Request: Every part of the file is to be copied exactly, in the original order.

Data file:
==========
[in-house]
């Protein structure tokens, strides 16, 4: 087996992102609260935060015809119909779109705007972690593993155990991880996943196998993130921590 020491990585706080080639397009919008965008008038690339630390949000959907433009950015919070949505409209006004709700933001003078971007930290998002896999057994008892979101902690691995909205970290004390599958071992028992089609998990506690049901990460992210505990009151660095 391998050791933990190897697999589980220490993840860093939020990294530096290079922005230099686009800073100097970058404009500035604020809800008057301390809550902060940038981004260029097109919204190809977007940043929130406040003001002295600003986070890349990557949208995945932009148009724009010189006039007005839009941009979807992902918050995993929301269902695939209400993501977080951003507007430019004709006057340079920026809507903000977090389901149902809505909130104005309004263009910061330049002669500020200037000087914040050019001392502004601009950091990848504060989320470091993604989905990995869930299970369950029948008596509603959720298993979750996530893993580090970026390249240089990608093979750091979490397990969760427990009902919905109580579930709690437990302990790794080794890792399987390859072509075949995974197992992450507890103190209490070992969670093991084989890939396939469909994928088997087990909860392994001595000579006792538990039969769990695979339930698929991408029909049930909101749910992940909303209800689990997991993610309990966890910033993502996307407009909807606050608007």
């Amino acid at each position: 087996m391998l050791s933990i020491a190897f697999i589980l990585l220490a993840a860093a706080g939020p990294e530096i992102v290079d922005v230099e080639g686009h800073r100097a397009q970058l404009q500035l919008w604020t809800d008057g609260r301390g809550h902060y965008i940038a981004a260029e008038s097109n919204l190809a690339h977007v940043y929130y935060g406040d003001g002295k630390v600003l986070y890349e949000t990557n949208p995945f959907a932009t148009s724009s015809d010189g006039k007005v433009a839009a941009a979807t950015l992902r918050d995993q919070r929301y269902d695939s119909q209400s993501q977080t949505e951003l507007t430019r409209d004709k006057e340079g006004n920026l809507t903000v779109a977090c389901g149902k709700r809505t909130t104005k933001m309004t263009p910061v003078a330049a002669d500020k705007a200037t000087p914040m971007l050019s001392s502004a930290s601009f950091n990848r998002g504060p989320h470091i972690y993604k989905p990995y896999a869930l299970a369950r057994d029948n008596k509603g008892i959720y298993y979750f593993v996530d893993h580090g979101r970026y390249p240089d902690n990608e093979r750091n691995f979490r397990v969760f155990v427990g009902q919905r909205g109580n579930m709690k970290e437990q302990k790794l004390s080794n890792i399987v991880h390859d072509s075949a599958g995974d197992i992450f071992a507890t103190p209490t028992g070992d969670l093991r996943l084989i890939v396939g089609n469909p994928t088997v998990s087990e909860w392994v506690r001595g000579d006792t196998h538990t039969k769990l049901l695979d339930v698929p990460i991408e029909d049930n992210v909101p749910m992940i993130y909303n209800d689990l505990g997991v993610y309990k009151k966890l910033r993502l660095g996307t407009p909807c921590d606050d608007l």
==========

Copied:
[in-house]
């Protein structure tokens, strides 16, 4: 087996992102609260935060015809119909779109705007972690593993155990991880996943196998993130921590 020491990585706080080639397009919008965008008038690339630390949000959907433009950015919070949505409209006004709700933001003078971007930290998002896999057994008892979101902690691995909205970290004390599958071992028992089609998990506690049901990460992210505990009151660095 391998050791933990190897697999589980220490993840860093939020990294530096290079922005230099686009800073100097970058404009500035604020809800008057301390809550902060940038981004260029097109919204190809977007940043929130406040003001002295600003986070890349990557949208995945932009148009724009010189006039007005839009941009979807992902918050995993929301269902695939209400993501977080951003507007430019004709006057340079920026809507903000977090389901149902809505909130104005309004263009910061330049002669500020200037000087914040050019001392502004601009950091990848504060989320470091993604989905990995869930299970369950029948008596509603959720298993979750996530893993580090970026390249240089990608093979750091979490397990969760427990009902919905109580579930709690437990302990790794080794890792399987390859072509075949995974197992992450507890103190209490070992969670093991084989890939396939469909994928088997087990909860392994001595000579006792538990039969769990695979339930698929991408029909049930909101749910992940909303209800689990997991993610309990966890910033993502996307407009909807606050608007």
């Amino acid at each position: 087996m391998l050791s933990i020491a190897f697999i589980l990585l220490a993840a860093a706080g939020p990294e530096i992102v290079d922005v230099e080639g686009h800073r100097a397009q970058l404009q500035l919008w604020t809800d008057g609260r301390g809550h902060y965008i940038a981004a260029e008038s097109n919204l190809a690339h977007v940043y929130y935060g406040d003001g002295k630390v600003l986070y890349e949000t990557n949208p995945f959907a932009t148009s724009s015809d010189g006039k007005v433009a839009a941009a979807t950015l992902r918050d995993q919070r929301y269902d695939s119909q209400s993501q977080t949505e951003l507007t430019r409209d004709k006057e340079g006004n920026l809507t903000v779109a977090c389901g149902k709700r809505t909130t104005k933001m309004t263009p910061v003078a330049a002669d500020k705007a200037t000087p914040m971007l050019s001392s502004a930290s601009f950091n990848r998002g504060p989320h470091i972690y993604k989905p990995y896999a869930l299970a369950r057994d029948n008596k509603g008892i959720y298993y979750f593993v996530d893993h580090g979101r970026y390249p240089d902690n990608e093979r750091n691995f979490r397990v969760f155990v427990g009902q919905r909205g109580n579930m709690k970290e437990q302990k790794l004390s080794n890792i399987v991880h390859d072509s075949a599958g995974d197992i992450f071992a507890t103190p209490t028992g070992d969670l093991r996943l084989i890939v396939g089609n469909p994928t088997v998990s087990e909860w392994v506690r001595g000579d006792t196998h538990t039969k769990l049901l695979d339930v698929p990460i991408e029909d049930n992210v909101p749910m992940i993130y909303n209800d689990l505990g997991v993610y309990k009151k966890l910033r993502l660095g996307t407009p909807c921590d606050d608007l």